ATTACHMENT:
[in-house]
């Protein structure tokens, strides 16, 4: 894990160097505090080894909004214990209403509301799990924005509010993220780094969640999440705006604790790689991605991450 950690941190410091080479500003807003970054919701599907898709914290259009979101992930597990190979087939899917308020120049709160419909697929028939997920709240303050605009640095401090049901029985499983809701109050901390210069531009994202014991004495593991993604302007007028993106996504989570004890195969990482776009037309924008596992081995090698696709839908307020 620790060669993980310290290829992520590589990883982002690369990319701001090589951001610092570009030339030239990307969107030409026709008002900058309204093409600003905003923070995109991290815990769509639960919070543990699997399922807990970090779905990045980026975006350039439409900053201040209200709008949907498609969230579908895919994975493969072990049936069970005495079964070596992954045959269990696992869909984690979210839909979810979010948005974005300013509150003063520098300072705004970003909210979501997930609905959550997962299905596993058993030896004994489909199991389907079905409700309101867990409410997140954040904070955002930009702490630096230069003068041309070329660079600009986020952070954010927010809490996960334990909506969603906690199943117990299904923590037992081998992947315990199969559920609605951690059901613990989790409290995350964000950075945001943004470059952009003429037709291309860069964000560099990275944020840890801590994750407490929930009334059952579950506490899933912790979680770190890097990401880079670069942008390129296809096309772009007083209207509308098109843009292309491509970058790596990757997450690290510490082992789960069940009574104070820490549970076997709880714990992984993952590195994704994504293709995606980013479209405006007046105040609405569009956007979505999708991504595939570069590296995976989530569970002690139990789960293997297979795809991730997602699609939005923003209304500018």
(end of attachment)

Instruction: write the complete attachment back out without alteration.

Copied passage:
[in-house]
């Protein structure tokens, strides 16, 4: 894990160097505090080894909004214990209403509301799990924005509010993220780094969640999440705006604790790689991605991450 950690941190410091080479500003807003970054919701599907898709914290259009979101992930597990190979087939899917308020120049709160419909697929028939997920709240303050605009640095401090049901029985499983809701109050901390210069531009994202014991004495593991993604302007007028993106996504989570004890195969990482776009037309924008596992081995090698696709839908307020 620790060669993980310290290829992520590589990883982002690369990319701001090589951001610092570009030339030239990307969107030409026709008002900058309204093409600003905003923070995109991290815990769509639960919070543990699997399922807990970090779905990045980026975006350039439409900053201040209200709008949907498609969230579908895919994975493969072990049936069970005495079964070596992954045959269990696992869909984690979210839909979810979010948005974005300013509150003063520098300072705004970003909210979501997930609905959550997962299905596993058993030896004994489909199991389907079905409700309101867990409410997140954040904070955002930009702490630096230069003068041309070329660079600009986020952070954010927010809490996960334990909506969603906690199943117990299904923590037992081998992947315990199969559920609605951690059901613990989790409290995350964000950075945001943004470059952009003429037709291309860069964000560099990275944020840890801590994750407490929930009334059952579950506490899933912790979680770190890097990401880079670069942008390129296809096309772009007083209207509308098109843009292309491509970058790596990757997450690290510490082992789960069940009574104070820490549970076997709880714990992984993952590195994704994504293709995606980013479209405006007046105040609405569009956007979505999708991504595939570069590296995976989530569970002690139990789960293997297979795809991730997602699609939005923003209304500018």